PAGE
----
Checking My Phone, or How I Gave Myself ADD and OCD

First, I’d like to thank everyone for all the comments about my Sandy posts. It meant a lot to me that so many people took the time to read them and give me such positive feedback.

But now…on to other stories!

If you ever see me out in the field, or anywhere really, chances are, you’ve noticed that I look down at my phone.

A lot.

This is because I’m constantly getting emails. I get over a thousand every single day. It’s pretty nuts.

Now, most of the emails don’t pertain to me. But many of them do. So I feel the compulsion to check them. Constantly.

Even when I’m not working, like today, I go through and see if any of them are important or interesting. I can’t help myself.

Before I started this job, I was never like this. I was always super focused on the task at hand. I looked at my phone at the end of the day, or maybe between classes. Even when I got a smartphone during my senior year of college, I only took it out of my bag if I heard it ringing.

But now? Not having my phone attached to my hand gives me anxiety. Recently, I took a couple vacation days. During this time, I went to get my hair straightened. The process takes about 3 hours, which meant 3 hours away from my phone. I could feel myself missing important texts and emails, and as soon as my hair was finished I was digging around in my bag, making sure I hadn’t missed anything important.

It hit me after that how ridiculous my phone addiction is. I mean, I was on vacation. I had no responsibility to check my emails. If anyone from work texted or called me, they would just have to wait.

But I can’t help it. I usually stop in the middle of whatever I’m doing every few minutes to look at my phone and make sure no emails or texts have come in. The fact that I’ve written this much without stopping to grab my phone is a feat in itself, and I’m currently itching to click the home button as I write this.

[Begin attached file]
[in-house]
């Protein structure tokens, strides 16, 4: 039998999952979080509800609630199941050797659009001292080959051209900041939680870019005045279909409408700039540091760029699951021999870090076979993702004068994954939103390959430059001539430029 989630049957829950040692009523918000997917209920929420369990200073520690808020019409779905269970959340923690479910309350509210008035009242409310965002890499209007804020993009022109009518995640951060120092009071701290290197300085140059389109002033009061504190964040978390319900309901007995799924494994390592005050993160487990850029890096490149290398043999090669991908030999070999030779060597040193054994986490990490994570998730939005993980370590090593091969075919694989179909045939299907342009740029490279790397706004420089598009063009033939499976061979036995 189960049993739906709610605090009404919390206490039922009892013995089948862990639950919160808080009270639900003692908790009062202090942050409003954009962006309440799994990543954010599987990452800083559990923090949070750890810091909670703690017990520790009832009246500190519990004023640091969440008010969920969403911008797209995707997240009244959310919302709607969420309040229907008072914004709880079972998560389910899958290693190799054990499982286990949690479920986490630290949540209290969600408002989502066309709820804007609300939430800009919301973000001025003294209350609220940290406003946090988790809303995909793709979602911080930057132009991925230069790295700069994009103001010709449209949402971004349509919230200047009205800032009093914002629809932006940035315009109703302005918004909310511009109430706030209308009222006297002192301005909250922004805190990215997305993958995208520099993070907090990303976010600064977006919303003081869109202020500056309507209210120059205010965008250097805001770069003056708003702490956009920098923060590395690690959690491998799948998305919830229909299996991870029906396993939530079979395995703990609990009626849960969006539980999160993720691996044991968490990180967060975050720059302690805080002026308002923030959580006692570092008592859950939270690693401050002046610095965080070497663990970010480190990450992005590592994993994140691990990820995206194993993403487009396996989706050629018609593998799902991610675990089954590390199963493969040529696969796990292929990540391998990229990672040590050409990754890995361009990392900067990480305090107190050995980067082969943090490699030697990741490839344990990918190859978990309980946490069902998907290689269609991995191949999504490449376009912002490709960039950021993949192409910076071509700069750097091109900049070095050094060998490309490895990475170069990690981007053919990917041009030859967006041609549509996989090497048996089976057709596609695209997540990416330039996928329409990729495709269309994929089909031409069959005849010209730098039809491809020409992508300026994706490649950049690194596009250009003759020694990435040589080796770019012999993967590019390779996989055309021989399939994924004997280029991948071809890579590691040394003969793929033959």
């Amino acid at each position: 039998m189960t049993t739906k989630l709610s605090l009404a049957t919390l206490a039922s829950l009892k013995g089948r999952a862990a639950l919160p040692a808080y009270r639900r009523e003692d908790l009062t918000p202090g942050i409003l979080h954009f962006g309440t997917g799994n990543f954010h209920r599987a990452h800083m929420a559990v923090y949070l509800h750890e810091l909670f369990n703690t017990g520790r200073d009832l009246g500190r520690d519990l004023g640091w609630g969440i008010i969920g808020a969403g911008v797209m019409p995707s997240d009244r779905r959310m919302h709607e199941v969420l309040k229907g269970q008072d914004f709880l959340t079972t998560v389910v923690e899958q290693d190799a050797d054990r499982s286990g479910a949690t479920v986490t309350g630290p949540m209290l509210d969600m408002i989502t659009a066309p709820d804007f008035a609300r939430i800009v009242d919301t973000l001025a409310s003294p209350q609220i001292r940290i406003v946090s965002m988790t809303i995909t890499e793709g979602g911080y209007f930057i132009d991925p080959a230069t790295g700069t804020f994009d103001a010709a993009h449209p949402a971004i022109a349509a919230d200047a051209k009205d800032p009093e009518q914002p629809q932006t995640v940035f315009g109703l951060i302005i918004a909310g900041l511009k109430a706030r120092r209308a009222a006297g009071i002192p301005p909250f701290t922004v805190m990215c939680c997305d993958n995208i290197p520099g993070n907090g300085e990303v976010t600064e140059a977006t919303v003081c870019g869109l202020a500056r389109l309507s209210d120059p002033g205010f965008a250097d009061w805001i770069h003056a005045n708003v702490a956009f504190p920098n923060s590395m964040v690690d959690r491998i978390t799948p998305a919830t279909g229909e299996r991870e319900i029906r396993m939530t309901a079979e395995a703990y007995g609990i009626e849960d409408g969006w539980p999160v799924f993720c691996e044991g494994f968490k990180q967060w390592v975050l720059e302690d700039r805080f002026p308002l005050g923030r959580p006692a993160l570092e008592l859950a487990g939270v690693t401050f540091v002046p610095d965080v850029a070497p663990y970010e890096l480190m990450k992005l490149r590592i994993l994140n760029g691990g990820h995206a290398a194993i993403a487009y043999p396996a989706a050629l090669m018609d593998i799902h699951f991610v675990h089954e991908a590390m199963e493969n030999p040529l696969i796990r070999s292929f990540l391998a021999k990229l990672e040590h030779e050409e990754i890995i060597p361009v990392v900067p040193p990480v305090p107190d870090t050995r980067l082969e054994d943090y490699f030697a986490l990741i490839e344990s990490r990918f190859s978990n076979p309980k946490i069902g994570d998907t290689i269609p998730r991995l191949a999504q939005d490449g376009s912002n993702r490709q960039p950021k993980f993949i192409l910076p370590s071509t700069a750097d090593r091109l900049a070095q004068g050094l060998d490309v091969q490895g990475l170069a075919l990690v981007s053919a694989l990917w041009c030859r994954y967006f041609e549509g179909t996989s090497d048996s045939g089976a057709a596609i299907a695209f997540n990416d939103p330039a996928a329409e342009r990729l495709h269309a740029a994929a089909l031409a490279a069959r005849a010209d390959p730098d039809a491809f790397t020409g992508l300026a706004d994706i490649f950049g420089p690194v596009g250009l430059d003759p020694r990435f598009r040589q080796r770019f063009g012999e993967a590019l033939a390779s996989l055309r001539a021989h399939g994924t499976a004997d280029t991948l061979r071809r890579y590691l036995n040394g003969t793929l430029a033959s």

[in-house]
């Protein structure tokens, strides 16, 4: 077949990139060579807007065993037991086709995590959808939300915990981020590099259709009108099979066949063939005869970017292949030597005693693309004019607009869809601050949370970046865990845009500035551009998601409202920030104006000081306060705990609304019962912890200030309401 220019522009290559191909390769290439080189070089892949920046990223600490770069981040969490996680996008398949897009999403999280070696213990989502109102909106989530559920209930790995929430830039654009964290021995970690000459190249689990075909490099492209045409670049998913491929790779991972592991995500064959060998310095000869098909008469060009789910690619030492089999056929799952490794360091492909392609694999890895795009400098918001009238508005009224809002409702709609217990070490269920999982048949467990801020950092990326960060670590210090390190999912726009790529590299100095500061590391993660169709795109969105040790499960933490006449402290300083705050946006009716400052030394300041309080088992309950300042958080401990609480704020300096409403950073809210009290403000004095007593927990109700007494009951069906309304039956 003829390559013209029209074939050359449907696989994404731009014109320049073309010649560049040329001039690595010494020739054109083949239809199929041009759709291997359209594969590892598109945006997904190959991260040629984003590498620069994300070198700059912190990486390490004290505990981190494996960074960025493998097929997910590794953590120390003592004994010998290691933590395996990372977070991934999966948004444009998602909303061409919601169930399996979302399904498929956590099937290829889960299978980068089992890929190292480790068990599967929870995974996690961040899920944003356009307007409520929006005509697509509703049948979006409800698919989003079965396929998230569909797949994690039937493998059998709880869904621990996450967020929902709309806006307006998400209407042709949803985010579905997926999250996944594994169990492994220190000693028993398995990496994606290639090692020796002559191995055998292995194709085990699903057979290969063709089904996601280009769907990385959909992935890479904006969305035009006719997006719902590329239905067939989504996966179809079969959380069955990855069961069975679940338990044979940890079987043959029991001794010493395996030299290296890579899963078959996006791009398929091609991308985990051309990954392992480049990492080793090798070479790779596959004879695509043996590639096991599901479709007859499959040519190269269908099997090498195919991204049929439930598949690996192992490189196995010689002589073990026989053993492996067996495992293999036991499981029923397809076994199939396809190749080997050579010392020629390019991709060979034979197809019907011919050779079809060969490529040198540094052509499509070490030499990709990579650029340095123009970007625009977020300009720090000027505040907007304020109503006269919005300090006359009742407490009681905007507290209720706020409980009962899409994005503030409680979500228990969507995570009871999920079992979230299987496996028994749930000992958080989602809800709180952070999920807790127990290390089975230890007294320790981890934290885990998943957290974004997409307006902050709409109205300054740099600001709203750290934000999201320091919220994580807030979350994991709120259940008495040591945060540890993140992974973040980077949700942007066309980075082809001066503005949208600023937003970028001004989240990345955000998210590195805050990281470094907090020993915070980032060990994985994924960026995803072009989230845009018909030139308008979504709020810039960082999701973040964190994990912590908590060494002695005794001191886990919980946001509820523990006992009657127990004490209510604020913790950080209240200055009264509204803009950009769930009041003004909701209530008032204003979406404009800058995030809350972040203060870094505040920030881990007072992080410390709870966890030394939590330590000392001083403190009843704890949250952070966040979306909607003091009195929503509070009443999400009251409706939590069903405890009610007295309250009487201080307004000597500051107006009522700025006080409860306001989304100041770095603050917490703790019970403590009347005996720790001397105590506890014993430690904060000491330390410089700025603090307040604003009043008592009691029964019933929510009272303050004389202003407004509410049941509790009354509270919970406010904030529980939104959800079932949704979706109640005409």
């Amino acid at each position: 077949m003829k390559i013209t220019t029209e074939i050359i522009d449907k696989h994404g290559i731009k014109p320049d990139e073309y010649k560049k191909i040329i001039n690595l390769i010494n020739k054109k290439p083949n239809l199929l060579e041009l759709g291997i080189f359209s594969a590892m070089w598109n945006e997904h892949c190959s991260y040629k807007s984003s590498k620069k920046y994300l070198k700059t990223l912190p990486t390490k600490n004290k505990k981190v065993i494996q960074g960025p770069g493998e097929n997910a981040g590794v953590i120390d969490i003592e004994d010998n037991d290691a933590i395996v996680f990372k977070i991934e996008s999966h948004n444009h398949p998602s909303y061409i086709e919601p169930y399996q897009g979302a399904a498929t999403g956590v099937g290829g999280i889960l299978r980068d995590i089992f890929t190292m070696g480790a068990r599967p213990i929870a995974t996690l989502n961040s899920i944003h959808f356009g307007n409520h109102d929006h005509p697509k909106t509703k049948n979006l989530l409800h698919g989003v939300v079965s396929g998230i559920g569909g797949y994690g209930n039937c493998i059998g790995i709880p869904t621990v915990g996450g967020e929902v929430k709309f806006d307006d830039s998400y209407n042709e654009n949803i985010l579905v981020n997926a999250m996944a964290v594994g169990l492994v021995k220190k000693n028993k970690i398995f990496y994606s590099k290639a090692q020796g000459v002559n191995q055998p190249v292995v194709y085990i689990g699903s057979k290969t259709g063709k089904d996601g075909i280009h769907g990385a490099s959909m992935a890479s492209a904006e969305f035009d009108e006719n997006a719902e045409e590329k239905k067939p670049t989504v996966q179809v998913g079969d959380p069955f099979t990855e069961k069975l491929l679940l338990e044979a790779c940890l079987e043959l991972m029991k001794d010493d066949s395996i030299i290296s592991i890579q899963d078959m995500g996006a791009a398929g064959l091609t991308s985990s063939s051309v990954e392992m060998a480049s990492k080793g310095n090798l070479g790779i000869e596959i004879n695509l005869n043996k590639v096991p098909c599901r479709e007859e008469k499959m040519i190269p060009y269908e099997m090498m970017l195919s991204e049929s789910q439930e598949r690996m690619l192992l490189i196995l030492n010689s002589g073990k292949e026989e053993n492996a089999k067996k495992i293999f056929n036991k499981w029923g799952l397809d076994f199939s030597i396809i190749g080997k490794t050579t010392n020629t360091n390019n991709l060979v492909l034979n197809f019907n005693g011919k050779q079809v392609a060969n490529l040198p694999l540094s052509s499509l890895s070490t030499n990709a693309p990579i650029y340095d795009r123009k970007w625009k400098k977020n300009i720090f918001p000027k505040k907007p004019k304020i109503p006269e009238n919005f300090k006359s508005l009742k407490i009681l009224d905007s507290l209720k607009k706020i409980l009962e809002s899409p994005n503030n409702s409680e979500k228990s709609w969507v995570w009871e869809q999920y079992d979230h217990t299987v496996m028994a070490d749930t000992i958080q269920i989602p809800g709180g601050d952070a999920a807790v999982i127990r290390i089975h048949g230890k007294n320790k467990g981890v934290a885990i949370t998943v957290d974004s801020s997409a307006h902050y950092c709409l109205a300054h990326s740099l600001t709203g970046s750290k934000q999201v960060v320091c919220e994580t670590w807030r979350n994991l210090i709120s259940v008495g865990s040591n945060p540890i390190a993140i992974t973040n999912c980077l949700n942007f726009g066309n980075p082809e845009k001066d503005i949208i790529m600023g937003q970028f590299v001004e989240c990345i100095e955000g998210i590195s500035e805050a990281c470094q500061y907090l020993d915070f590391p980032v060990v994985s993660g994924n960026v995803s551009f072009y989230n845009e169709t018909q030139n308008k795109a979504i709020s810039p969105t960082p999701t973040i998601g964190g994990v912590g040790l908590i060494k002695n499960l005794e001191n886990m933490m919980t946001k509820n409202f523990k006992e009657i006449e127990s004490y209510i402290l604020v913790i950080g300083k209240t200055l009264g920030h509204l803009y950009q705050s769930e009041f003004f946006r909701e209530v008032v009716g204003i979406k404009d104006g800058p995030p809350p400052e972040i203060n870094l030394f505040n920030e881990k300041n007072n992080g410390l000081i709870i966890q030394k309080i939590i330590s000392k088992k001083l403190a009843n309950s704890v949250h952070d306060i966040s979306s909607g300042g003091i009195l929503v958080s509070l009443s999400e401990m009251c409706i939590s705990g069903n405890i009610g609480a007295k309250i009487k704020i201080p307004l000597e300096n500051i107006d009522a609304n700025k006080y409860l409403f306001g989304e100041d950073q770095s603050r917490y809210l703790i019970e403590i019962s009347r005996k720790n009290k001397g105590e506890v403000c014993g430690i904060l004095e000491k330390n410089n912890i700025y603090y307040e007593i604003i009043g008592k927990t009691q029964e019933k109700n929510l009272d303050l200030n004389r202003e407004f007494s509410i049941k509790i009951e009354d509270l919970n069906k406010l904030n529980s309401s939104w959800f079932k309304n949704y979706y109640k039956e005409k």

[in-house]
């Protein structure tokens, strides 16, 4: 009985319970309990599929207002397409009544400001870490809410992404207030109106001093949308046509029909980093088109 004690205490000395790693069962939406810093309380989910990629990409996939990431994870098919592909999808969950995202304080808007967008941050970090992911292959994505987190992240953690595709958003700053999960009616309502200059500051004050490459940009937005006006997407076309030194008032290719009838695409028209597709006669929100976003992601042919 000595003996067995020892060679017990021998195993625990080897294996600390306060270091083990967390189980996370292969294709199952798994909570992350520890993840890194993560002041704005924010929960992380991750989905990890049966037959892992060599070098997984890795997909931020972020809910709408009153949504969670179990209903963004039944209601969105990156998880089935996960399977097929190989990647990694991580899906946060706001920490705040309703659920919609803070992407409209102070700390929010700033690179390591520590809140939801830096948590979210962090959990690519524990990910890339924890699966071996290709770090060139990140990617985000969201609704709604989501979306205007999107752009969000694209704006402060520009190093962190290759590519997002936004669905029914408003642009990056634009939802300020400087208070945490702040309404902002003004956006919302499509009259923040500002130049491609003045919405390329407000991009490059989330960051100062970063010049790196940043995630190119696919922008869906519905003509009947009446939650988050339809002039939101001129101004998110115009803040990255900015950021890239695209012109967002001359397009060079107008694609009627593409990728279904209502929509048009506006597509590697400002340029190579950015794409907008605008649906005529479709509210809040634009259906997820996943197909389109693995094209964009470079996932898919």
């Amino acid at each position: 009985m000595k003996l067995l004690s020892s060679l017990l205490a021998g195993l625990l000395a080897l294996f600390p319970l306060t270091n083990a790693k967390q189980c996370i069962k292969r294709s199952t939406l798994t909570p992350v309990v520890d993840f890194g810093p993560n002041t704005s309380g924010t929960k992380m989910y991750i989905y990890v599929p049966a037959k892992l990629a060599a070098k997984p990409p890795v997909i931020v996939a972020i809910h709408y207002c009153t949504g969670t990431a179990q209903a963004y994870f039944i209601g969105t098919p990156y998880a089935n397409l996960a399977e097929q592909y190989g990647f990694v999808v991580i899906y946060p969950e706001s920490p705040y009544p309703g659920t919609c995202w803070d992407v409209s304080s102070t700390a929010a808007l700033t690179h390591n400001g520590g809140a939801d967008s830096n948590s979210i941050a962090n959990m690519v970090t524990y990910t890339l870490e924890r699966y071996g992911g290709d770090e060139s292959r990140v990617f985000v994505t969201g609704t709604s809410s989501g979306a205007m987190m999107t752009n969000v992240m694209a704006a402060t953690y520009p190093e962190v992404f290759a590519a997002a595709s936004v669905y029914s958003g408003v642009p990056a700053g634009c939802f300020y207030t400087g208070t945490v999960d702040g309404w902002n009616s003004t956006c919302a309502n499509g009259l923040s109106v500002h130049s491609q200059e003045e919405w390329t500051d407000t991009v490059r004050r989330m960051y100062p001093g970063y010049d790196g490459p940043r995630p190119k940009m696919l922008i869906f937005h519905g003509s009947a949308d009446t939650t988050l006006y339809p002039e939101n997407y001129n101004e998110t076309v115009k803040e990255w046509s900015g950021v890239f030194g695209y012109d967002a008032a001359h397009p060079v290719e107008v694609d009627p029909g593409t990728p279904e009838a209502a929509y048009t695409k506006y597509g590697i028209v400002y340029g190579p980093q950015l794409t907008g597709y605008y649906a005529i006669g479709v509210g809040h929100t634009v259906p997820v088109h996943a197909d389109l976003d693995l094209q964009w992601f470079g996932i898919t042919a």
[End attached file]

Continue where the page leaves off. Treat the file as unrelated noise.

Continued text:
This whole thing makes it hard to focus on anything. I like to tell people I have a homemade case of ADD and OCD. Knowing that at any time, an important message could be lurking means that I can’t really focus on what I’m doing.

Other people have begun to notice this about me as well. In my family, we used to have a firm “no electronics at the dinner table” rule. Now it’s become more of a “put your phone on silent so we don’t have to hear that email noise every five seconds” rule. Whenever I go to a movie, I like to take bets about how many emails I’ve gotten during the time my phone was off. My friends have gotten fairly good at guessing the number, which is usually around 150 depending on the length of the movie. Depending on breaking news, it could be an even bigger amount. For example, I flew to Las Vegas the day Ed Koch died, and when I got off I had around 700 emails waiting for me just about him.

Some who don’t know me as well are disturbed by the amount of times my phone goes off. A friend recently told me seeing all the emails on my phone gave her anxiety. One time I was out with a guy and he got jealous because he thought I was getting texts from another boy. I explained about the emails, but he didn’t seem to buy it.

The moral of the story is, if you’re with me and I’m looking at my phone, I’m not being purposefully rude. I have an addiction–one there’s no rehab for. But at the end of the day, at least I know that I’m more informed about what’s going on in the city for having read all the thousands of emails.